… capital punishments, which exterminate instead of reforming … should be the last melancholy resource against those whose existence is become inconsistent with the safety of their fellow citizens … cruel and sanguinary [bloodthirsty] laws defeat their own purpose …no crime shall be henceforth punished by deprivation of life or limb except …
If a man do levy war against the Commonwealth or be adherent to the enemies of the commonwealth giving to them aid or comfort … the person so convicted shall suffer death by hanging, and shall forfeit his lands and goods to the Commonwealth.
If any person commit Petty treason, or a husband murder his wife, a parent his child, or a child his parent, he shall suffer death by hanging, and his body be delivered to Anatomists to be dissected.
Whosoever committeth murder by poisoning shall suffer death by poison.
Whosoever committeth murder by way of duel, shall suffer death by hanging; and if he were the challenger, his body, after death, shall be gibbeted [displayed publicly] …Whosoever shall commit murder in any other way shall suffer death by hanging.… Whenever sentence of death shall have been pronounced against any person for treason or murder, execution shall be done on the next day …
You can read the full Bill here.
A Bill for Proportioning Crimes and Punishments, 1779
Patrick Lee’s Explanation
Jefferson spent the Revolutionary War years helping revise Virginia’s colonial statutes into ones more suited for a modern, free and independent state. These excerpts come from his “A Bill for Proportioning Crimes and Punishments.”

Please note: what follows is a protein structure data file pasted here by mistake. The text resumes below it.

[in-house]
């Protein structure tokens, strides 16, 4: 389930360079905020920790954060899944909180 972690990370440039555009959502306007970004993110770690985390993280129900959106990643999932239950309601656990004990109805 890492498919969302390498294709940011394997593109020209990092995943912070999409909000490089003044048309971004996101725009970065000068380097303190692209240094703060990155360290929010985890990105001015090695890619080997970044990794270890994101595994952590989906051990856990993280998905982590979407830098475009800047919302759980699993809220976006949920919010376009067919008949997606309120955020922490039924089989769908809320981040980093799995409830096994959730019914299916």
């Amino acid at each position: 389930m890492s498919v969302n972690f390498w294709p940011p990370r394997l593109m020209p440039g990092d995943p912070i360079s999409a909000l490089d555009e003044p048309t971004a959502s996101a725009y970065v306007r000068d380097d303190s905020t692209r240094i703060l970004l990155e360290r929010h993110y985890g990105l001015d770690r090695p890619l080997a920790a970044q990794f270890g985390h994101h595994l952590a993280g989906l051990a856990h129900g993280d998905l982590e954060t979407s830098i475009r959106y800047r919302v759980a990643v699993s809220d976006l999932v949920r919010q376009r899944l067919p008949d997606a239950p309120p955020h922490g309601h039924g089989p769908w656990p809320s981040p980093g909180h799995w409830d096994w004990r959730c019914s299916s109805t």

Though I can’t find the documentation now, I have read that Virginia had many capital offenses, perhaps two dozen for which a man could be put to death. Jefferson’s proposal restricted that harshest punishment for just two crimes, treason and murder.
The remainder of the bill outlined lesser offenses and their penalties. As the title of the bill described, the purpose was to make the punishment fit the crime.
Traitors would forfeit all their estate to the government. A murderer’s estate was to divided, half the the victim’s family, half to his heirs.
Jefferson’s bill was considered too lenient and not adopted. Nearly 20 years later, the Virginia legislature did restrict capital punishment to these two offenses.
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